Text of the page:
Since the 1970s, pundits have predicted a transition to an “information economy.” The vision of an economy based on information seized the imaginations of the world’s governments. For decades now, they have been creating policies to “protect” information—stronger copyright laws, international treaties on patents and trademarks, treaties to protect anti-copying technology.
The thinking is simple: an information economy must be based on buying and selling information. Therefore, we need policies to make it harder to get access to information unless you’ve paid for it. That means that we have to make it harder for you to share information, even after you’ve paid for it. Without the ability to fence off your information property, you can’t have an information market to fuel the information economy.
But this is a tragic case of misunderstanding a metaphor. Just as the industrial economy wasn’t based on making it harder to get access to machines, the information economy won’t be based on making it harder to get access to information. Indeed, the opposite seems to be true: the more IT we have, the easier it is to access any given piece of information—for better or for worse.
It used to be that copy-prevention companies’ strategies went like this: “We’ll make it easier to buy a copy of this data than to make an unauthorized copy of it. That way, only the uber-nerds and the cash-poor/time-rich classes will bother to copy instead of buy.” But every time a PC is connected to the Internet and its owner is taught to use search tools like Google (or The Pirate Bay), a third option appears: you can just download a copy from the Internet. Every techno-literate participant in the information economy can choose to access any data, without having to break the anti-copying technology, just by searching for the cracked copy on the public Internet. If there’s one thing we can be sure of, it’s that an information economy will increase the technological literacy of its participants.
As I write this, I am sitting in a hotel room in Shanghai, behind the Great Firewall of China. Theoretically, I can’t access blogging services that carry negative accounts of Beijing’s doings, like WordPress, Blogspot and Livejournal, nor the image-sharing site Flickr, nor Wikipedia. The (theoretically) omnipotent bureaucrats of the local Minitrue have deployed their finest engineering talent to stop me. Well, these cats may be able to order political prisoners executed and their organs harvested for Party members, but they’ve totally failed to keep Chinese people (and big-nose tourists like me) off the world’s Internet. The WTO is rattling its sabres at China today, demanding that they figure out how to stop Chinese people from looking at Bruce Willis movies without permission—but the Chinese government can’t even figure out how to stop Chinese people from looking at seditious revolutionary tracts online.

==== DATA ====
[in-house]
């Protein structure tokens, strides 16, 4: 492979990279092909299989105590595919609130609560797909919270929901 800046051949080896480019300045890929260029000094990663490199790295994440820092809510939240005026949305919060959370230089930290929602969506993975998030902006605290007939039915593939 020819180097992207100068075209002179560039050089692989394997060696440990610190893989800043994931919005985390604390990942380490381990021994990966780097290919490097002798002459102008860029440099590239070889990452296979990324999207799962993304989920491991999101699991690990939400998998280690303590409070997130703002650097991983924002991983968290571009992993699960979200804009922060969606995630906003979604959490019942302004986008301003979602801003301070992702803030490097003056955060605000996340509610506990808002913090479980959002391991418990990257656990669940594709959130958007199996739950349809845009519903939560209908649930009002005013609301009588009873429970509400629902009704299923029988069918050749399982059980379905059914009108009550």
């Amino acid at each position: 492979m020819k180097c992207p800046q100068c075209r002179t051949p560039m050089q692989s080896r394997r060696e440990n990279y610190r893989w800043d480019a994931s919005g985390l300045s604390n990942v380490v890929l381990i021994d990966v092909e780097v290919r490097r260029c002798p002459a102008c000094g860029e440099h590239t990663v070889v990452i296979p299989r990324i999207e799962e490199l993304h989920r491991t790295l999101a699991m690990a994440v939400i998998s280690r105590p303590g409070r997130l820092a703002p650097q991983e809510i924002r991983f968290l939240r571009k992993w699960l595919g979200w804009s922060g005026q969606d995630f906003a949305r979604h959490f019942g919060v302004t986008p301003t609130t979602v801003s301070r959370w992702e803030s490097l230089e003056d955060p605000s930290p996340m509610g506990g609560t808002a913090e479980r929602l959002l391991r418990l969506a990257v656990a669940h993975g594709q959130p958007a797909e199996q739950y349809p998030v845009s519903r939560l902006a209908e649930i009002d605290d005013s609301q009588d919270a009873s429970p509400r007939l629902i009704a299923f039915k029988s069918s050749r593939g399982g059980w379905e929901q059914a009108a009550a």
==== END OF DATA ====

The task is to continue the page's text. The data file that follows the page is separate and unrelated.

And, of course, as Paris Hilton, the Church of Scientology and the King of Thailand have discovered, taking a piece of information off the Internet is like getting food colouring out of a swimming pool. Good luck with that.
To see the evidence of the real information economy, look to all the economic activity that the Internet enables—not the stuff that it impedes. All the commerce conducted by salarymen who can book their own flights with Expedia instead of playing blind-man’s bluff with a travel agent (“Got any flights after 4PM to Frankfurt?”). All the garage crafters selling their goods on Etsy.com. All the publishers selling obscure books through Amazon that no physical bookstore was willing to carry. The salwar kameez tailors in India selling bespoke clothes to westerners via eBay, without intervention by a series of skimming intermediaries. The Internet-era musicians who use the net to pack venues all over the world by giving away their recordings on social services like MySpace. Hell, look at my last barber, in Los Angeles: the man doesn’t use a PC, but I found him by googling for “barbers” with my postcode—the information economy is driving his cost of customer acquisition to zero, and he doesn’t even have to actively participate in it.
Better access to more information is the hallmark of the information economy. The more IT we have, the more skill we have, the faster our networks get and the better our search tools get, the more economic activity the information economy generates. Many of us sell information in the information economy—I sell my printed books by giving away electronic books, lawyers and architects and consultants are in the information business and they drum up trade with Google ads, and Google is nothing but an info-broker—but none of us rely on curtailing access to information. Like a bottled water company, we compete with free by supplying a superior service, not by eliminating the competition.
The world’s governments might have bought into the old myth of the information economy, but not so much that they’re willing to ban the PC and the Internet.
Excerpted with permission from the book CONTENT: Selected Essays on Technology, Creativity, Copyright and the Future of the Future (Tachyon Publications. ISBN: 1892391813. September 15, 2008). If you like what you read, buy a copy: http://craphound.com/content/buy.
(Originally published in The Guardian as “Free data sharing is here to stay,” September 18, 2007)